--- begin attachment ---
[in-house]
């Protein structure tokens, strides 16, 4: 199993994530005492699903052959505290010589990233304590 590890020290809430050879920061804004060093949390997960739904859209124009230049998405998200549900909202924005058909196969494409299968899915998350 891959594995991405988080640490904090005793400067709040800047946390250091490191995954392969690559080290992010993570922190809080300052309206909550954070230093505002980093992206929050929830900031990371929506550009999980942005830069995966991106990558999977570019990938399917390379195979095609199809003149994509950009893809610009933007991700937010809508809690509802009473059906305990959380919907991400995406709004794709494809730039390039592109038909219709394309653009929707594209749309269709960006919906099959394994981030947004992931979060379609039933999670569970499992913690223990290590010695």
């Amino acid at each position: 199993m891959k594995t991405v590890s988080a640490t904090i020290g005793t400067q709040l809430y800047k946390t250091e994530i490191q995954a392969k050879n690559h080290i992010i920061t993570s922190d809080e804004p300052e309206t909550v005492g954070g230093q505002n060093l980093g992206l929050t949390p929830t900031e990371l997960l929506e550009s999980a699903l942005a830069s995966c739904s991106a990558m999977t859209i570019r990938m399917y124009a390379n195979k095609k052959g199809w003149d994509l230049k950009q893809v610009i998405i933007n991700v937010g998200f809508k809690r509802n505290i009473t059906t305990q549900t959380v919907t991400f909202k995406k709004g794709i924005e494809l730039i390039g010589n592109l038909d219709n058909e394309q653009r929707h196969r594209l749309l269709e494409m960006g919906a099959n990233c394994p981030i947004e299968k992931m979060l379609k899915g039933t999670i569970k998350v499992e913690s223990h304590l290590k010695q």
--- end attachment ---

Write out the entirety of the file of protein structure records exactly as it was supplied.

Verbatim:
[in-house]
């Protein structure tokens, strides 16, 4: 199993994530005492699903052959505290010589990233304590 590890020290809430050879920061804004060093949390997960739904859209124009230049998405998200549900909202924005058909196969494409299968899915998350 891959594995991405988080640490904090005793400067709040800047946390250091490191995954392969690559080290992010993570922190809080300052309206909550954070230093505002980093992206929050929830900031990371929506550009999980942005830069995966991106990558999977570019990938399917390379195979095609199809003149994509950009893809610009933007991700937010809508809690509802009473059906305990959380919907991400995406709004794709494809730039390039592109038909219709394309653009929707594209749309269709960006919906099959394994981030947004992931979060379609039933999670569970499992913690223990290590010695």
């Amino acid at each position: 199993m891959k594995t991405v590890s988080a640490t904090i020290g005793t400067q709040l809430y800047k946390t250091e994530i490191q995954a392969k050879n690559h080290i992010i920061t993570s922190d809080e804004p300052e309206t909550v005492g954070g230093q505002n060093l980093g992206l929050t949390p929830t900031e990371l997960l929506e550009s999980a699903l942005a830069s995966c739904s991106a990558m999977t859209i570019r990938m399917y124009a390379n195979k095609k052959g199809w003149d994509l230049k950009q893809v610009i998405i933007n991700v937010g998200f809508k809690r509802n505290i009473t059906t305990q549900t959380v919907t991400f909202k995406k709004g794709i924005e494809l730039i390039g010589n592109l038909d219709n058909e394309q653009r929707h196969r594209l749309l269709e494409m960006g919906a099959n990233c394994p981030i947004e299968k992931m979060l379609k899915g039933t999670i569970k998350v499992e913690s223990h304590l290590k010695q």